Troubles mount for far-right Berkeley event as speakers bail

Troubles mount for far-right Berkeley event as speakers bail
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Far-right provocateur Milo Yiannopoulos's "Free Speech Week" event series in Berkeley, Calif., might be canceled as speakers drop out and logistical issues mount. 

The event was supposed to be a four-day lineup of speeches from conservative firebrands such as former White House chief strategist Stephen Bannon and pundit Ann Coulter at the University of California, Berkeley. 

Yiannopoulos hoped to generate controversy and media attention with the event, an echo of his attempted speech at the university in February that was eventually shut down by left-wing demonstrators. At the time, Yiannopoulos declared the February fiasco a "win" by "proving" that Berkeley doesn't welcome free speech. 

But Yiannopoulos's attempt to return to Berkeley has been bogged more more mundane woes, as many key details about Free Speech Week remain up in the air. Yiannopoulos and The Berkeley Patriot, the conservative campus group he has been working with to plan the event, failed to secure the correct permits, a venue or organize basic travel plans for their guests.  

“The University cannot defend spending hundreds of thousands of dollars to provide security arrangements for events based on a schedule built on a long list of unconfirmed speakers and/or a news release issued by an external commercial enterprise,” a spokesman for Berkeley said on Monday. 

At the same time, a number of speakers once listed as scheduled for the event have bailed or said they never planned to come in the first place. Academic Charles Murray, commentator Heather Mac Donald, fired Google engineer James Damore, Blackwater founder Erik Prince and Lucian Wintrich, the White House correspondent for the right-wing blog Gateway Pundit, have all said that they have no plans to attend, despite their presence on the list of speakers.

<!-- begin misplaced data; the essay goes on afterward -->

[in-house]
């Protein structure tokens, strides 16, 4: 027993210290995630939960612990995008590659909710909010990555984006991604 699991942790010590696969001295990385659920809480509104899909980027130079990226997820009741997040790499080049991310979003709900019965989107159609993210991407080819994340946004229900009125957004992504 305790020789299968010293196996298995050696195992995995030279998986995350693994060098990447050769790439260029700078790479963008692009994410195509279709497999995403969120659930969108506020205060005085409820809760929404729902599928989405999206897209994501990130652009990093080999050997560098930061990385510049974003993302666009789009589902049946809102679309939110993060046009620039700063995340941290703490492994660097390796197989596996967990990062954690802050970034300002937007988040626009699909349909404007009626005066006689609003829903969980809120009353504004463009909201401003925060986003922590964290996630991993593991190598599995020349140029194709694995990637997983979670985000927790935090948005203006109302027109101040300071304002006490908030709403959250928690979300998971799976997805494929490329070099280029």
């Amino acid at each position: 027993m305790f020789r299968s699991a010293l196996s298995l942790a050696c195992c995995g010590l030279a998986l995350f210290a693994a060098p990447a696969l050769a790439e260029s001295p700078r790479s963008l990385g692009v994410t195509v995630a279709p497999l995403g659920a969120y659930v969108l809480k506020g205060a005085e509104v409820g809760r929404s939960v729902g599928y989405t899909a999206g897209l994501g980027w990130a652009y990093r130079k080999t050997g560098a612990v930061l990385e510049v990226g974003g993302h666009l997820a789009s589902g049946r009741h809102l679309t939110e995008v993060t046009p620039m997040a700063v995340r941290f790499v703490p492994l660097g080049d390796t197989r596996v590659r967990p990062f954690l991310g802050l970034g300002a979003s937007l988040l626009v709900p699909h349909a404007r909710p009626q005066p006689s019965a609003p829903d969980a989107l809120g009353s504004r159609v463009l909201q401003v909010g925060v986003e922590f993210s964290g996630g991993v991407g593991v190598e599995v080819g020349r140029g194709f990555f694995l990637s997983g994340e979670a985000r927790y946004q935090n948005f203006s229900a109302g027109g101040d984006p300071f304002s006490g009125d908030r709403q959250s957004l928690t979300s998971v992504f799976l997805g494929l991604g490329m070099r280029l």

Bannon and Coulter never confirmed their attendance, and it is unlikely that they will show, either. As of Thursday night only four speakers are for multiple day's worth of events. One speaker told Vanity Fair that Yiannopoulos's company, Milo Inc., has even refused to provide speakers with details about their flights or hotels.

On Facebook, Yiannopoulos says that the event is still on and he will not be "silenced" by "biased media." He is planning to hold a press conference on Saturday afternoon to provide further details. Many have speculated that he will be forced to call it off.  

As of Friday, Yiannopoulos plans to hold a press conference repeated to the event on Saturday, as well as a march for free speech through the college's campus on Sunday at noon. But even those events were in question, with Gateway Pundit, usually an ideological ally of Yiannopoulos's, declaring that the week's events were "unlikely to happen."

"It’s time to reclaim free speech at UC Berkeley and send shockwaves through the American education system to every other college under liberal tyranny. Conservatives are fighting back. Break the shackles of leftist control over our universities. Shatter their echo chambers. Close down their safe spaces," Yiannopoulos wrote on Facebook Friday morning.